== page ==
Is there a connection? I’m not sure, but a former reader of Marcia Pointon’s Milton and English Art (Manchester, Manchester University Press, 1970) evidently thought so. The band did have an album called ‘Heaven and Hell’ (also the name of a group comprising some members of Black Sabbath active between 2006 and 2010) which could be a reference to The Marriage of Heaven and Hell (please comment if you know), but the precise connection (if any) to the watercolour The Judgement of Adam and Eve alongside which the reader has left their mark is lost on me. Suggestions welcome!
Currently on my shelf of library books is Leopold Damrosch, Jr.’s Symbol and Truth in Blake’s Myth (Princeton: Princeton University Press, 1981). There’s not much by way of annotations in this copy, but I was interested by two traces of bygone library borrowing practices.
Hidden between pages 280 and 281 (left there for the next reader to find) was a torn piece of paper, presumably used as a bookmark. Nothing unusual in that of course, but it was the dated text reading “SELF RENEWALS” that signals that this particular insertion pre-dates online renewals.
Flipping back to the front fly-leaf, I was also struck by the borrowing slip – the last date is 2005. It is conceivable that this is actually the last time the book was taken out, but I have no way of knowing. Nowadays books are rarely stamped when they leave the library because nearly everything goes through self-issue machines (thus the new barcode stuck over an old one here), so the borrowing history of a book is no longer recorded in the book itself and remains the preserve of the librarians. This particular book has also lost the physical traces of some of its earlier borrowing history – evident from the sections of “Cancelled” stamps which tell of a former borrowing slip. Those stamped dates are one kind of marks in library books I do miss.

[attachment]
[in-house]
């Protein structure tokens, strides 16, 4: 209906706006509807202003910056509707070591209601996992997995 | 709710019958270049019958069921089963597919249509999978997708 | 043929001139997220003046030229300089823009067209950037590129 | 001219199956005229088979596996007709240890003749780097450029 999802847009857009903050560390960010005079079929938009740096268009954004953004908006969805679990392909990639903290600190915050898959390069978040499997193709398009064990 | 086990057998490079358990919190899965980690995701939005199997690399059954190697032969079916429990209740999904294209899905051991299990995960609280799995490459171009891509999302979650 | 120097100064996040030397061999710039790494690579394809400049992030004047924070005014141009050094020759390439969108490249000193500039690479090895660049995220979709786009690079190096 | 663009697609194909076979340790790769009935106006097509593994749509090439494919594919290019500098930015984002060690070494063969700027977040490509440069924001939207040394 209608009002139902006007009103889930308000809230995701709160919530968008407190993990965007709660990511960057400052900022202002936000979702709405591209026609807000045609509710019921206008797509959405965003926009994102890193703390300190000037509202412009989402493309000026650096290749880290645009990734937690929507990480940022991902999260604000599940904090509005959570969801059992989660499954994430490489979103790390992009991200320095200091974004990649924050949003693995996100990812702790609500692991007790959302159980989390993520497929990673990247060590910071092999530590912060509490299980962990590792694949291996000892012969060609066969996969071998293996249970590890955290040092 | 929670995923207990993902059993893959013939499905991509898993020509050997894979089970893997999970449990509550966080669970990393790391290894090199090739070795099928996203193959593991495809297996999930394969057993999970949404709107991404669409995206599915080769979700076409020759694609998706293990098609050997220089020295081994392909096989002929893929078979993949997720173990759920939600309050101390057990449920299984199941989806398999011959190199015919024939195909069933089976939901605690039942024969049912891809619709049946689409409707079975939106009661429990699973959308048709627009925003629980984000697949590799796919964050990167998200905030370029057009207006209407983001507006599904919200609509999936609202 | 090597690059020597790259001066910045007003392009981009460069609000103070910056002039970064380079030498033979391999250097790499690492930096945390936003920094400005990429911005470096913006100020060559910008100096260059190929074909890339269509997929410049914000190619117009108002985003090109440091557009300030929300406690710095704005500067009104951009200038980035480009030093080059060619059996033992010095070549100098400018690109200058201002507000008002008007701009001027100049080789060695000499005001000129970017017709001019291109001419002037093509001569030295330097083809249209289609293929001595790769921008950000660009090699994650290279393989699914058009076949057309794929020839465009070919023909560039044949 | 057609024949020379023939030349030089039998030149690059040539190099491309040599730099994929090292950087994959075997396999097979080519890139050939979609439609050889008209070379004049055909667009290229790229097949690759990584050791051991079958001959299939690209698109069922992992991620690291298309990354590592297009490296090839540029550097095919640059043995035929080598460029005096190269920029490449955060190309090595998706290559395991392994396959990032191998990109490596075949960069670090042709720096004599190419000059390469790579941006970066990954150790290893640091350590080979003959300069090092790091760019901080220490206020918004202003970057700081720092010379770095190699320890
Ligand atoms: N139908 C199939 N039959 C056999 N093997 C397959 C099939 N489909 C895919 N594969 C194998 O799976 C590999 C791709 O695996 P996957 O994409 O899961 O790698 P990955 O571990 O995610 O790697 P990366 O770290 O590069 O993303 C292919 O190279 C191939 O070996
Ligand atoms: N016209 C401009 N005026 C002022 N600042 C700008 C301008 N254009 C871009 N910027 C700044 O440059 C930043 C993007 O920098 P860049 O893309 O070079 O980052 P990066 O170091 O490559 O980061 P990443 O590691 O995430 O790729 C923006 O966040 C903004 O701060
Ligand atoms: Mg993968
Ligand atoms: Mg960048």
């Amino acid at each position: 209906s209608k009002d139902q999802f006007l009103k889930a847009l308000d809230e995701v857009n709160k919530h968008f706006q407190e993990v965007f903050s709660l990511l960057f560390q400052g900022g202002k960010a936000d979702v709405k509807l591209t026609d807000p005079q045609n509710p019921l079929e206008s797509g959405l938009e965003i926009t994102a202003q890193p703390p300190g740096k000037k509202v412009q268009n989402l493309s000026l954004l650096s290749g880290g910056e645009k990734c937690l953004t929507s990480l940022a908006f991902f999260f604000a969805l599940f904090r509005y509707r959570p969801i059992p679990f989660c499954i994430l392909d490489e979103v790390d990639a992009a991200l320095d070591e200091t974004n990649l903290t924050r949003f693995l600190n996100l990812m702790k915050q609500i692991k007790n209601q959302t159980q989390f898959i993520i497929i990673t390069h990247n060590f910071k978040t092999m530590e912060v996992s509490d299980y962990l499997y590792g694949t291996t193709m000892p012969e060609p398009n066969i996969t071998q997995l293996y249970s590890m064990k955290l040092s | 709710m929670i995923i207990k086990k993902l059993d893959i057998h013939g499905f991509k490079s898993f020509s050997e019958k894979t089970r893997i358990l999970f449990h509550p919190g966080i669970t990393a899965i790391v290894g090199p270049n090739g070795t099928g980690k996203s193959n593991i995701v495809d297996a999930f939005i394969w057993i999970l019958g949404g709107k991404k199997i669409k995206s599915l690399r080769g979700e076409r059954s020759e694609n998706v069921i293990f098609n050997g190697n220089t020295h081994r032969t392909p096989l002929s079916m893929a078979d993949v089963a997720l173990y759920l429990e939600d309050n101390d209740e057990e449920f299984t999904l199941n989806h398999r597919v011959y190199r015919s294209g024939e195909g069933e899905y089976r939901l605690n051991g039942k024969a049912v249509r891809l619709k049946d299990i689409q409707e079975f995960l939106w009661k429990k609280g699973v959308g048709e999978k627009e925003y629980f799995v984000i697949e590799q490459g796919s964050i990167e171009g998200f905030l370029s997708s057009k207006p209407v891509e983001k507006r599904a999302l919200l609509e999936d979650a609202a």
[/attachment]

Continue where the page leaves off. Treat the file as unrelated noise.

I came across the latest additions to my archive of library book annotations a couple of weeks ago in V. Tinkler-Villani’s, Visions of Dante in English Poetry: translations of the Commedia from Jonathan Richardson to William Blake (Amsterdam: Rodopi, 1989).
Among various scribblings, two jumped out at me. The first is actually potentially helpful to other readers of the book, informing where a source a mentioned can be accessed:
The other, in a different hand, is frankly lazy – marking the conclusion of the book as a handy quotation to conclude the reader in question’s own essay:
Stanley Eugene Fish, Surprised by Sin: the Reader in Paradise Lost (London: Macmillan; New York: St. Martin’s Press, 1967)
University of Manchester Main Library (in the wrong place, among the Blake books, in High Demand)
Not marginalia as such but another kind of intervention:
I understand the purpose of pasting library labels into books, but it’s not very helpful when a label covers some of the bibliographic information, and more’s the pity in this case when it is disrupting a nice piece of typesetting.
Jacomina Korteling, Mysticism in Blake and Wordsworth (Amsterdam: H. J. Paris, 1928). University of Manchester Library.
I’m no paleographer, but it looks like more than one reader has been frustrated with this book over the years.
Titlepage. David V. Erdman, William Blake: Prophet Against Empire (Princeton, NJ: Princeton University Press, 1954). University of Manchester Library.
This is a landmark study but someone evidently thinks Erdman chose the wrong title.
Endpaper. David Bindman, William Blake: His Art and Times (London: Thames and Hudson, 1982). Manchester Metropolitan University Library.
MMU is home to the Manchester School of Art, thus, I suppose, the more creative than average intervention to this book. Is it a Tyger?